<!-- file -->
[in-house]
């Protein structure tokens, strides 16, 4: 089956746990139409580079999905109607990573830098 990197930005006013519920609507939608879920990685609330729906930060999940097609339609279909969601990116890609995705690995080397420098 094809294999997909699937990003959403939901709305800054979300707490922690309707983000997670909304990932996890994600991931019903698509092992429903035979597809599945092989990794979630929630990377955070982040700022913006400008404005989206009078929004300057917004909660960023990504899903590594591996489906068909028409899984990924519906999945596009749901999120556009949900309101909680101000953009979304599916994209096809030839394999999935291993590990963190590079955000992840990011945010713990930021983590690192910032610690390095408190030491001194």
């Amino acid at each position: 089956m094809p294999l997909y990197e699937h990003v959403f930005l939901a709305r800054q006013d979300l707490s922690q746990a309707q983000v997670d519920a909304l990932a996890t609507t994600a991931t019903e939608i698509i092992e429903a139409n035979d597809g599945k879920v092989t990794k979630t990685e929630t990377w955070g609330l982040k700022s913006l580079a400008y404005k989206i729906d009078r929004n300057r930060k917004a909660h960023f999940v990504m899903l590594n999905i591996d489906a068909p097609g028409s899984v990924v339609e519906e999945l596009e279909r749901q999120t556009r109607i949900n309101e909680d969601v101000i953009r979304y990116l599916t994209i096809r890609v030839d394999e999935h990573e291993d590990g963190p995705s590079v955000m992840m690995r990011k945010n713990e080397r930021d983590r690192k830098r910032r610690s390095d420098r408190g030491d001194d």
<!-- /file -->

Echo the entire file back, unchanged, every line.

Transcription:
[in-house]
């Protein structure tokens, strides 16, 4: 089956746990139409580079999905109607990573830098 990197930005006013519920609507939608879920990685609330729906930060999940097609339609279909969601990116890609995705690995080397420098 094809294999997909699937990003959403939901709305800054979300707490922690309707983000997670909304990932996890994600991931019903698509092992429903035979597809599945092989990794979630929630990377955070982040700022913006400008404005989206009078929004300057917004909660960023990504899903590594591996489906068909028409899984990924519906999945596009749901999120556009949900309101909680101000953009979304599916994209096809030839394999999935291993590990963190590079955000992840990011945010713990930021983590690192910032610690390095408190030491001194």
């Amino acid at each position: 089956m094809p294999l997909y990197e699937h990003v959403f930005l939901a709305r800054q006013d979300l707490s922690q746990a309707q983000v997670d519920a909304l990932a996890t609507t994600a991931t019903e939608i698509i092992e429903a139409n035979d597809g599945k879920v092989t990794k979630t990685e929630t990377w955070g609330l982040k700022s913006l580079a400008y404005k989206i729906d009078r929004n300057r930060k917004a909660h960023f999940v990504m899903l590594n999905i591996d489906a068909p097609g028409s899984v990924v339609e519906e999945l596009e279909r749901q999120t556009r109607i949900n309101e909680d969601v101000i953009r979304y990116l599916t994209i096809r890609v030839d394999e999935h990573e291993d590990g963190p995705s590079v955000m992840m690995r990011k945010n713990e080397r930021d983590r690192k830098r910032r610690s390095d420098r408190g030491d001194d």